Keynote Speaker

Lynda Williams (Physics)

Lynda Williams teaches physics at Santa Rosa Junior College. Her extensive science outreach activities, often in the persona of The Physics Chanteuse, have included four albums of science songs (Cosmic Cabaret, Maxwell's Equations, Parody Violation, and her latest, Science Cabaret); several original science theater shows; and featured performances at over 15 STEM festivals and conferences, including Expanding Your Horizons (for middle school girls) and special events honoring the work of physicists Stephen Hawking and Kip Thorne. Williams' creative work has been covered by media outlets such as the New York Times, Los Angeles Times, National Public Radio, the Chronicle of Higher Education, Physics Today, and People. Additionally, her passion for science literacy informs her efforts as an environmental and peace activist. Williams previously taught at San Francisco State University, where she earned a master’s degree in physics after undergraduate studies in applied mathematics at CSU-Sacramento. Williams' websites include and

Invited Speakers

Eva Amsen (Biochemistry/STEM Outreach & Communication)

Eva Amsen is a writer and science communicator, focused on the common ground between science and the arts. She runs a quarterly newsletter highlighting collaborations and overlap between scientists and musicians. Eva has written about science in culture and society for Nautilus, The Scientist, Spacing Magazine and other places -- including the science blog she has maintained since her days as a PhD student in Toronto. Eva also works in the area of scientific community management and engagement. After six years at publishing companies, she is now Scientific Engagement Manager for the Transforming Genetic Medicine Initiative, based at the Institute of Cancer Research in London.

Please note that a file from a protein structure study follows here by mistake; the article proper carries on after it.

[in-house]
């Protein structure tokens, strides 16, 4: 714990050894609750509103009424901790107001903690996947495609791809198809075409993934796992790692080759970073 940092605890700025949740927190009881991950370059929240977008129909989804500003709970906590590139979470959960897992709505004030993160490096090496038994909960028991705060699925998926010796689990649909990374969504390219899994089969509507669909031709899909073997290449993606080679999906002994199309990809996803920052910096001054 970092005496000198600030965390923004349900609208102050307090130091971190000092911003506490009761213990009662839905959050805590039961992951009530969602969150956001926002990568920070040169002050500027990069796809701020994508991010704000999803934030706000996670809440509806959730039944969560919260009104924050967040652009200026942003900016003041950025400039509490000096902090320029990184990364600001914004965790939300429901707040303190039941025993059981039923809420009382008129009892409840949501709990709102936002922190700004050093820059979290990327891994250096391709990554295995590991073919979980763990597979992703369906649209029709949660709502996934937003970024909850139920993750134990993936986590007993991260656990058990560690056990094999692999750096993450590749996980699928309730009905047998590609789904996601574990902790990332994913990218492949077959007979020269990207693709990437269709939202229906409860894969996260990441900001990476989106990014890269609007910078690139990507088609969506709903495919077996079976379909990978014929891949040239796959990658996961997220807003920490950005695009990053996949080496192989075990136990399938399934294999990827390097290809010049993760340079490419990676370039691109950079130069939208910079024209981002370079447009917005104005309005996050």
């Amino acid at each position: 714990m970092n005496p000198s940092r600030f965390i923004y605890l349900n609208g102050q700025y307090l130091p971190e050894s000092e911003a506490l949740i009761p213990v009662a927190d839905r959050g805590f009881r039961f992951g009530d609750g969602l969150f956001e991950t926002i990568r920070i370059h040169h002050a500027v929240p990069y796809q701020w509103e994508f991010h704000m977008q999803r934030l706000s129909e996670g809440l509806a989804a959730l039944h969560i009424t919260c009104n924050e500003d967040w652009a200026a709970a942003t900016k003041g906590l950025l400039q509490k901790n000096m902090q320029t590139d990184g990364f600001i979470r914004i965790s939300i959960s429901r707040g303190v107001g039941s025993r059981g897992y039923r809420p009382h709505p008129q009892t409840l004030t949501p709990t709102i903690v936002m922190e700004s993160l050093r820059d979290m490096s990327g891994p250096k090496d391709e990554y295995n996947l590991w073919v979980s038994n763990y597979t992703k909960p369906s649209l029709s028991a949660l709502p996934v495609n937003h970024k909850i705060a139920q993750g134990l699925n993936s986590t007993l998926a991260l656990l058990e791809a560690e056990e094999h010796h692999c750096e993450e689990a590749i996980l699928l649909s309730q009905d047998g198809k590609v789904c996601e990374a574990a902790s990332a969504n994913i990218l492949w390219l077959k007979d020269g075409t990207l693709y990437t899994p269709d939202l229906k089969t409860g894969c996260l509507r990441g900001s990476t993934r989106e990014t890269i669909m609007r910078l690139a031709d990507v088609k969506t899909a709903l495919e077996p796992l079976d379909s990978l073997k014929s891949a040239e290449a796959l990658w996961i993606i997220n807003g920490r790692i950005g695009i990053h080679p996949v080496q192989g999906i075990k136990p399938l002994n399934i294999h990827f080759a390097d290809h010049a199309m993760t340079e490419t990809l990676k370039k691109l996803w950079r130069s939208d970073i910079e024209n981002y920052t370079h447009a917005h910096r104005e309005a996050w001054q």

Padi Boyd (Astronomy)

Dr. Patricia “Padi” Boyd is the Chief of the Exoplanets and Stellar Astrophysics Laboratory at NASA’s Goddard Space Flight Center in Greenbelt, MD, and also serves as Director of the Guest Investigator Program for the Transiting Exoplanet Survey Satellite, TESS (launching in 2018), and as Hubble Space Telescope Deputy Project Scientist for Operations. Born in Metuchen, NJ, Padi’s early interests were more focused on the arts, and she was active in dance, gymnastics, and theater before discovering her passion for astrophysics in her senior year of high school. She earned her BS in astronomy and physics from Villanova University and her MS and Ph.D. in physics and atmospheric science from Drexel University. Padi sings with popular a cappella group The Chromatics (pictured here), and is co-creator of their educational AstroCappella project. 

Jon Chase (Engineering/STEM Outreach & Communication)

Jon Chase is a freelance science communicator and rapper based in South Wales. Fulfilling his mission of making scientific thinking as accessible as possible, his science outreach work can be seen on TV and YouTube and at live in-person workshops. He is arguably the UK's leading science rapper, having been featured at The Science Museum, The Royal Society, and The Royal Institution, and on CBeebies’ Rhyme Rocket, CBBC’s Space Hoppers, and Channel 4 Learning. Jon holds degrees in aerospace engineering, science & science fiction, and science communication.  

John Dougherty (Computer Science)